By Nick Meynen.
On October 21, more than 2500 people gathered in Halkidiki to protest against gold mining in the region by a subsidiary of the Canadian company El Dorado. Like they do in the last months, as the gold mining creates forest destruction plus water and air pollution on a large scale in an area of high natural value. But that day was different. A peaceful sit-in of a few hundred women, elderly men of the village, teachers and others was suddenly attacked by the police.
Using tear gas and sticks, a manhunt of the retreating crowd – women and men of all ages – followed, creating panic. With limited vision and respiratory problems caused by the chemical smog, people stumbled, were wounded and trampled. People who stayed behind were persecuted and beaten by fully armed men of the Hellenic Police. Part of the violence was captured on video (see links below).
This new episode is part of a much larger movement against gold mining projects in Greece with other citizen groups in Kilkis and Komotini, where similar projects are also creating trouble. There is a pattern of destruction by gold mining and a pattern of increasing violence against unarmed demonstrators. In March we reported how a band of thugs hired by a subsidiary of a Canadian mining company beat up peaceful demonstrators. In May we wrote on the struggle against gold mining in other parts of Greece. And two weeks ago we put the gold mining conflict in Greece in a wider context of a plea for economic degrowth by Greek Professor Giorgos Kallis. The October 21 events show that the conflict is escalating.
The men of the riot police chased people for a full seven kilometers and in the end even between gridlocked cars. They smashed car windows, threw chemicals inside cars, beaten injured and arrested people, threw out of cars and dragged violently passengers. Occasionally the policeman exulted for their achievements and urged their colleagues in similar actions. There are testimonies that the head-officer was trying to restrain them, with no result. This is nothing less than a state licensed manhunt. And the state did not even stop with beating demonstrators to hospital.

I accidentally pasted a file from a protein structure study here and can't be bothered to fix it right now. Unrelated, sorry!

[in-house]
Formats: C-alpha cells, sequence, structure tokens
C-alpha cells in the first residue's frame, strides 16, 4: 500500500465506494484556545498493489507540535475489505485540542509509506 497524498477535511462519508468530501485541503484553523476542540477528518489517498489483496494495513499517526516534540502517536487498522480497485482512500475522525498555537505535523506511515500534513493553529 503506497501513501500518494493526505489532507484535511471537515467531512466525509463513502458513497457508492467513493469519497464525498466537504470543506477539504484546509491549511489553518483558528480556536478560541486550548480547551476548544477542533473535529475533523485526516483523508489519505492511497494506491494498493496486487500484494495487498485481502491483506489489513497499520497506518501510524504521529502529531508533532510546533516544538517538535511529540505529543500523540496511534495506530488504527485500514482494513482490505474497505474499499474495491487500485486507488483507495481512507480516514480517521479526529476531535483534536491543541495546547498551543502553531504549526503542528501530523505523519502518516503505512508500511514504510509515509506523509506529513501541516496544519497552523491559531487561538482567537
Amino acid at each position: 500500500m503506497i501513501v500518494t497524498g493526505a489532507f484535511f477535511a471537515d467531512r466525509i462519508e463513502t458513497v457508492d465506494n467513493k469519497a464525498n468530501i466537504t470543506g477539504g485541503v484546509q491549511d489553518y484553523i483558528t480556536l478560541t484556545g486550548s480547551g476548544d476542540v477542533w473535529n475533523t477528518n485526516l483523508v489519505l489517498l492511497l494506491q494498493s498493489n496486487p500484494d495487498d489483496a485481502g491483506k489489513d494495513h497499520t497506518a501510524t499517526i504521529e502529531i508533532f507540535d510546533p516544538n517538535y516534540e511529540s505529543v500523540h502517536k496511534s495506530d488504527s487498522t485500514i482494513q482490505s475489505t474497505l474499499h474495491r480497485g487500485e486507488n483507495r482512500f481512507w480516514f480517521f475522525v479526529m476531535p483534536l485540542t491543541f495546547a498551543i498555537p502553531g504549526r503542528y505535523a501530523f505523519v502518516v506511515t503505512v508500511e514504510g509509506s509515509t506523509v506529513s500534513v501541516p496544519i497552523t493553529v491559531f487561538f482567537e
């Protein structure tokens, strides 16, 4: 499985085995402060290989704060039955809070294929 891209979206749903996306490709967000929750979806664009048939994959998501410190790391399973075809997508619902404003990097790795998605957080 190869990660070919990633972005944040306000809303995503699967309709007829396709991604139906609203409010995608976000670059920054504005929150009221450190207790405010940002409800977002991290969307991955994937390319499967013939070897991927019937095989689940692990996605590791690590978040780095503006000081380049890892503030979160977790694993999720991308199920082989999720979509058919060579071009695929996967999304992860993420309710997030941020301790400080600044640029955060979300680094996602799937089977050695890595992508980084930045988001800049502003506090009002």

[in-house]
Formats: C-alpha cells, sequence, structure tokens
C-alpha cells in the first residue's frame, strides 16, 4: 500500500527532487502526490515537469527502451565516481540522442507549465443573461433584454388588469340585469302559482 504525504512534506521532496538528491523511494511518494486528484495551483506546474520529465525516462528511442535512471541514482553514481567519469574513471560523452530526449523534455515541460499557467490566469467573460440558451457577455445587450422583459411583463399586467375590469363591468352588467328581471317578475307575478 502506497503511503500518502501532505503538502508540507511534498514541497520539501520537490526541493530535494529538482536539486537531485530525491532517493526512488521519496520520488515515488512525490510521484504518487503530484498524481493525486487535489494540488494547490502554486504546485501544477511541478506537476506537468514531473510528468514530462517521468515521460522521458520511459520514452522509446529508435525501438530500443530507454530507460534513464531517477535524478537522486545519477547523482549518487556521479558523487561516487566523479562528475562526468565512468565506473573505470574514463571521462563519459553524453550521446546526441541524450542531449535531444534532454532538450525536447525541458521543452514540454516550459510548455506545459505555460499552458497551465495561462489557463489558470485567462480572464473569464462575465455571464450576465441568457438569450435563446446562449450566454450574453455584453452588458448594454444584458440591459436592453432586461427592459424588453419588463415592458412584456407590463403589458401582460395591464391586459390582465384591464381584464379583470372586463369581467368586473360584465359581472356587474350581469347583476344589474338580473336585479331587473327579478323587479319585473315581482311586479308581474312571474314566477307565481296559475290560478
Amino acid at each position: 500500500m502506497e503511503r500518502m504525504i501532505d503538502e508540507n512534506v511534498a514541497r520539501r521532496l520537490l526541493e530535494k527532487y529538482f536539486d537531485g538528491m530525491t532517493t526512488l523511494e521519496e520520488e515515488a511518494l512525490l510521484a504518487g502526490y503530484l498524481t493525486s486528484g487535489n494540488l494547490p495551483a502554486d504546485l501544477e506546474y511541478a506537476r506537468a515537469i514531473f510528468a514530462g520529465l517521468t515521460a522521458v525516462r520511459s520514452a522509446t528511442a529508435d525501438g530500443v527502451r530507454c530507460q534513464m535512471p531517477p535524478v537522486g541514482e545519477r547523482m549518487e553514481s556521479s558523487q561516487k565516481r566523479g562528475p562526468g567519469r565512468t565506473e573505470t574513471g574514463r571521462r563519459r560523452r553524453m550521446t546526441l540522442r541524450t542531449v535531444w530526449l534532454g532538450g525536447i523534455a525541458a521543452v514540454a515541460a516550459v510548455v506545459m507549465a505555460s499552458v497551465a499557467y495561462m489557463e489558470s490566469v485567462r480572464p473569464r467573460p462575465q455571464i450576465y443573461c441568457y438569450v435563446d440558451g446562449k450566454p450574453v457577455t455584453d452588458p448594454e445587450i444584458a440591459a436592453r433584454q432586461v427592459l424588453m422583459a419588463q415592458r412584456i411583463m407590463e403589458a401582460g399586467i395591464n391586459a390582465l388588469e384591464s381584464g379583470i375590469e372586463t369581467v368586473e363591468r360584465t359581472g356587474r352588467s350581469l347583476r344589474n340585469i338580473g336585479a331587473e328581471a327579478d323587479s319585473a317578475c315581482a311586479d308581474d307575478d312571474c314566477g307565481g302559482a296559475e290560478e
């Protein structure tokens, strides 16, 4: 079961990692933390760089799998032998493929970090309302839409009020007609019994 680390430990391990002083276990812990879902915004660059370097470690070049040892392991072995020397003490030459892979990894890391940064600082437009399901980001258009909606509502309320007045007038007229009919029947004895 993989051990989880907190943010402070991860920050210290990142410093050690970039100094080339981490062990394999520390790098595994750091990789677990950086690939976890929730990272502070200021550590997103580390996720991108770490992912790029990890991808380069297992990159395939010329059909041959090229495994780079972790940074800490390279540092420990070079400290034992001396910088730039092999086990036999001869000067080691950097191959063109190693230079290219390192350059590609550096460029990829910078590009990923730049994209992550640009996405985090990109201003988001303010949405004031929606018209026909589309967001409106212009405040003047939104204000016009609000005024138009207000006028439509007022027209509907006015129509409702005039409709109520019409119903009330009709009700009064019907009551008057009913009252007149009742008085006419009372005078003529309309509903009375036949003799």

The wounded were taken to Polygyros’ hospital with respiratory / heart problems and fractures from policemen attacks. There, they were visited by men of the secret police who demanded the patients identification, which doctors – citing medical confidentiality – denied to give. Fourteen arrests were made on charges of revolt. There has been no accusation of revolt in Greece since the end of the dictatorial regime. The regular court hearing for the case of the arrested demonstrators was set to the 25.10.2012 and was postponed for the 14th of February 2013. But the people used that day to demonstrate in Polygyros, the capital of Halkidiki, to show their support with the arrested friends.
How can all of this happen inside the EU, in a so-called democratic state? Amnesty, in a report on police violence in the EU, mentions earlier examples of unnecessary violence against peaceful demonstrators in Halkidiki, but the police violence continues. At what cost does the EU want to get the Greek economy going again: at the cost of state licensed, repeated, unpunished and massive human rights violations against peaceful demonstrators? If the 14 arrested people – peaceful demonstrators – are convicted for revolt, can Greece still be called a democracy?